Another time, I went to class after I just got off suspension. My teacher said I wasn’t supposed to be in class and just told me to get out of her class and go to the principal’s office. The principal said he was sick of seeing my face and told me to go to [in-school suspension]. I said that wasn’t fair, so I wasn’t going. He told me either go to ISS or get handcuffed. Then he had the security guard handcuff me to the heater in the office. I sat there for like three or more hours ‘til the end of the day.

One teacher took my side and told the office they shouldn’t do that to me. No one listened to her. She even called my momma to come get me. My momma got real upset but they told her they were allowed to do that anytime they wanted. They just kept handcuffing me. Even other students got handcuffed. One kid was in special ed and he would holler and cry when they handcuffed him.

Kendall*, 9th grade student:

I like my school but we have a few problems — like getting to class late when there’s traffic in the hallway. You only got four minutes to get to the next class, even though it’s on the other side of school. So, you get to class late even if you rush.

If you’re tardy, you get detention. Five detentions add up to a suspension. Five more tardies, you get another suspension. If you get five more tardies, you get another suspension and you’re up for expulsion, just like that.

Then you get to where I’m at now — expelled from school in the 9th grade. Being one minute late to any of your classes 15 times gets you expelled. Now I’m at home. There’s nothing to learn. … I was used to waking up around 7 a.m. for school. Now I wake up at 7 a.m. with nothing to do. I can’t even go outside until after 4 p.m. because I’ll get arrested for truancy. Now I stay home, not learning. I really want to go back to school so I can go to college. I’m worried about how my life is going to end up. I don’t want to end up learning nothing on the street.

Virginia*, Mother of 9th grade student:

One day school hours were closed but they had band practice that day. My son thought he could go to the school early before band practice and wait in the library. My son went early, waited in the library and used the school computer until band practice started. He received a five-day suspension for this! They charged him with trespassing and criminal damage, even though there was no damage and he was on the grounds of his own school. Just because he went to band practice early!

I became so angry. I asked the school why. The principal said my son could have harmed the computer. Eventually they agreed to remove the criminal damage charge but they kept the trespassing charge and gave him a five-day suspension. It was a few incidents like this and now my son is expelled from school for the remainder of the year.

To see my son out of school has affected me and my family greatly. My son is low-spirited ever since he was expelled from school. He’s been sitting out of school for weeks. Before all this, he was a happy-go-lucky kid, laughing and talking. He loves to draw, but since he got expelled, he told me he doesn’t feel like drawing anymore.

Romalice May, 12th grade student:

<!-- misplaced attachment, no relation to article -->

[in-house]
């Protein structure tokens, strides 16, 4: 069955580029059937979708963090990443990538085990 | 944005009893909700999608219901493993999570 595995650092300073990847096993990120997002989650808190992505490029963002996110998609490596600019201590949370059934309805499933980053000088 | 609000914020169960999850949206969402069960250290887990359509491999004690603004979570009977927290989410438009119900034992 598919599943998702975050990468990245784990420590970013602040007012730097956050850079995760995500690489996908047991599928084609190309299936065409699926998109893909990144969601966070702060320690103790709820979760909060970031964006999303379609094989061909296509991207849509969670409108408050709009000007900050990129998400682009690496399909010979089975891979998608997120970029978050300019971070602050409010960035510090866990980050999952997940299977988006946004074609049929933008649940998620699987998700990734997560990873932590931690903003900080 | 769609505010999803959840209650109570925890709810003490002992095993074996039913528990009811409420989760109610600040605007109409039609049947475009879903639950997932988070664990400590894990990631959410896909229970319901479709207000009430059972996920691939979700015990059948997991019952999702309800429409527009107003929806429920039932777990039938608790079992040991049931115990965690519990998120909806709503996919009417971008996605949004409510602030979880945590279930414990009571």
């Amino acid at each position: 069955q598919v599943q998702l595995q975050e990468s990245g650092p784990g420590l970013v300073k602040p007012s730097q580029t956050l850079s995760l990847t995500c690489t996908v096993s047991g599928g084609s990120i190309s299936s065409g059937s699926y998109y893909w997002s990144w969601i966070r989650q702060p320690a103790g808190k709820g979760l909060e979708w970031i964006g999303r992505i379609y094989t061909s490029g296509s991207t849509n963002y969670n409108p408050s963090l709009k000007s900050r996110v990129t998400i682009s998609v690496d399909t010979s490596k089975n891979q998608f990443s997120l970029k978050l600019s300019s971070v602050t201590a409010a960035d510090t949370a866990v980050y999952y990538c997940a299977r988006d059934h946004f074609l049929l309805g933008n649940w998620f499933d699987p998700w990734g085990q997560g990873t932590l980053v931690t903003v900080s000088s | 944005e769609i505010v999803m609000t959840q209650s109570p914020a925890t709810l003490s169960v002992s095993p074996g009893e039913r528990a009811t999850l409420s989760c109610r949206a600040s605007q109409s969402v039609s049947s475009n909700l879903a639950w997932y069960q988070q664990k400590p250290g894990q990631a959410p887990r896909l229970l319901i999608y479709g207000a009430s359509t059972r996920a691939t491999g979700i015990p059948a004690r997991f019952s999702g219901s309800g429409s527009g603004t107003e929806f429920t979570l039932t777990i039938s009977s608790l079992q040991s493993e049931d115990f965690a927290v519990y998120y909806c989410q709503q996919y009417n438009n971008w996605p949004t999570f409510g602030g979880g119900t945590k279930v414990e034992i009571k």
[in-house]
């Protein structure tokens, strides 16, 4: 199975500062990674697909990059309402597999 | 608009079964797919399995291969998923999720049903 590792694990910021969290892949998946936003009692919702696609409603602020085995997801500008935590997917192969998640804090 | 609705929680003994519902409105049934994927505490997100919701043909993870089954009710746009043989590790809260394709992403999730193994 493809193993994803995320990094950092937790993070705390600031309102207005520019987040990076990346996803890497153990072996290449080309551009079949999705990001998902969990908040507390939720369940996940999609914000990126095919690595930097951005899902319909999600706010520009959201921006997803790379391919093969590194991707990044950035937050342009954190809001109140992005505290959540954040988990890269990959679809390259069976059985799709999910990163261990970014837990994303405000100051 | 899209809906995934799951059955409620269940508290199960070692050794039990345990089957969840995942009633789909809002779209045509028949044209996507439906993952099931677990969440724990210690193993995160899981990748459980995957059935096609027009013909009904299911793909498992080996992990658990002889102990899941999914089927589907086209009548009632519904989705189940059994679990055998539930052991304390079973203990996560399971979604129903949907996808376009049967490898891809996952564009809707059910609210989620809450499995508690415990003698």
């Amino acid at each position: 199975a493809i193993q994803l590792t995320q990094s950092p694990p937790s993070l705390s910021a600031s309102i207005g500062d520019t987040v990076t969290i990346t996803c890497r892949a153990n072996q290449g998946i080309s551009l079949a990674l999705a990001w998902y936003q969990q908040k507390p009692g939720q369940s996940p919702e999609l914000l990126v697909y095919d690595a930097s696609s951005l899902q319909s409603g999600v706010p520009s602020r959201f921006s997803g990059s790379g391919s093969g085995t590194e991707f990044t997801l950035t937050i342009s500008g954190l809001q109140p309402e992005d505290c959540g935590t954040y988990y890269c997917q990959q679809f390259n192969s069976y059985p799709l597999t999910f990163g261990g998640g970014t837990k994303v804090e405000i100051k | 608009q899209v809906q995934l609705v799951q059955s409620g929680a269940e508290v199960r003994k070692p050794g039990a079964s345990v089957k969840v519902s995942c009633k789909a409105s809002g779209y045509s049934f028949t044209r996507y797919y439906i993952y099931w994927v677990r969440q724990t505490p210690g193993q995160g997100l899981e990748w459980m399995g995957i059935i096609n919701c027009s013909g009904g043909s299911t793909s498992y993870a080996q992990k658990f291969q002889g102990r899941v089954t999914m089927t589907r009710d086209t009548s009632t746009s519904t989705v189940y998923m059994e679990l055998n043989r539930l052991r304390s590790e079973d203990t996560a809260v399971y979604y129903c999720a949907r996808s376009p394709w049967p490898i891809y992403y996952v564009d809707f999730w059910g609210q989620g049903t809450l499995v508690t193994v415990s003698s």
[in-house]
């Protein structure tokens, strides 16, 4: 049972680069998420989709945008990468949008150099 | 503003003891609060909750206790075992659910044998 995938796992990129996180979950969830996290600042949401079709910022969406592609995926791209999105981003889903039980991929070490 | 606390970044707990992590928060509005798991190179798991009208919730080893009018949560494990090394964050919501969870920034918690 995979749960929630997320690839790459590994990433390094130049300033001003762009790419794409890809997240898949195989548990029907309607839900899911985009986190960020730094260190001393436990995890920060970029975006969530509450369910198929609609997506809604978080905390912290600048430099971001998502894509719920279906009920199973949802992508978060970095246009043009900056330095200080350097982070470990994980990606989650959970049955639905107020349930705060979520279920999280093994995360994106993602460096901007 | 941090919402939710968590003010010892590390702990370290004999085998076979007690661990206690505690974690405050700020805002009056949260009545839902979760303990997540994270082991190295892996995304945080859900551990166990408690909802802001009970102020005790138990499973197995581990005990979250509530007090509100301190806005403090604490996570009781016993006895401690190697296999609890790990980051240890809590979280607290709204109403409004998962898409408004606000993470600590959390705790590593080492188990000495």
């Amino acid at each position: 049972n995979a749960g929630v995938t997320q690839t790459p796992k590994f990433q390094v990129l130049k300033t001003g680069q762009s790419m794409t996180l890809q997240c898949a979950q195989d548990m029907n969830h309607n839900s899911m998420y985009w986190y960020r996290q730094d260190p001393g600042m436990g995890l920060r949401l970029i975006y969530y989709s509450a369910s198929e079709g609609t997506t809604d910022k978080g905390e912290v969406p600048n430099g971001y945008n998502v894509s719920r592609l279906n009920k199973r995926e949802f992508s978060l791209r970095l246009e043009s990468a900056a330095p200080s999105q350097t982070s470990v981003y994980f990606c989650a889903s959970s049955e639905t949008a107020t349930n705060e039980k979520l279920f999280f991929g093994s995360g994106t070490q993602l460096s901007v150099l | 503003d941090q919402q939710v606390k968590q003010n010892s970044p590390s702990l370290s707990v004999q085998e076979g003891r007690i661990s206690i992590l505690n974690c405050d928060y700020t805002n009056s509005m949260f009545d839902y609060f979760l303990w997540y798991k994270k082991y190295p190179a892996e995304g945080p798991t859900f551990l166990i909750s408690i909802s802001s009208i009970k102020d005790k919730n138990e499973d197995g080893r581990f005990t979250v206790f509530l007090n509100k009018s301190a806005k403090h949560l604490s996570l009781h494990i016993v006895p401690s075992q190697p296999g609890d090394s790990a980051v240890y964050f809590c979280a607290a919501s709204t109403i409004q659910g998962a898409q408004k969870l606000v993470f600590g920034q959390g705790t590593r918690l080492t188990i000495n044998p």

I got in trouble because I was walking the hall when I was supposed to be in the cafeteria at lunch. They called me to the office and said I was going to be suspended for five days. I didn’t even know what I did wrong. They said it was for walking in the hallway during lunch. … I told the school “if you suspend me, I’m going to fail my classes.” But then they told me about the alternative: The circle that lets you and your teacher reach an alternative agreement that’s not a suspension. With the circles, you don’t have to get suspended. You can have second chances.

In the circle, they asked the teacher what she would want instead of suspension. The teacher explained that she had all this pressure, with people not coming to work. She felt frustrated and overwhelmed. She said she just wished that the students would give her a break. The teacher said I could come during the lunch hours and clean the ISS room instead of suspension. I said, “Cool, that’s a winner.” That circle stuff really works!

I never went back to the office and never got in trouble again. That’s the best thing that could’ve happened. If I had been suspended, I would have had to do the 11th grade all over again.

*Not their real name

3 Kilpatrick DG, Saunders BE, Smith DW. Youth Victimization: National Institute of Justice: Research in Brief, April 2003.

Washington, DC: US Department of Justice, Office of Justice Programs, at 10-11. Available at www.ncjrs.gov/pdffiles1/nij/194972.pdf.

4 Alliance for Excellent Education. The High Cost of Highschool Dropouts: What the Nation Pays for Inadequate Highschools, 4 (2007), available at www.all4ed.org/files/HighCost.pdf.

5 See Elizabeth Sullivan and Damekia Morgan, Pushed Out: Harsh Discipline in Louisiana Schools Denies the Right to Education, National Econ. and Social Rights Initiative and Families and Friends of Louisiana’s Incarcerated Children, 2010, at iii (citing Louisiana State Department of Education, District Composite Report 2007-2008.) (Based on analysis of student participation school level data available for download in Excel file complied for the 33 RSD direct-run, non-charter schools in the 2007-2008 school year, www.doe.state.la.us/lde/pair/1613.aspx.) Suspension rates are based on total enrollment in schools reported as of February 2008.

6 Id. (Calculations based on data obtained from the U.S. Department of Education, Office of Civil Rights Data Collection, 2006, available at ocrdata.ed.gov).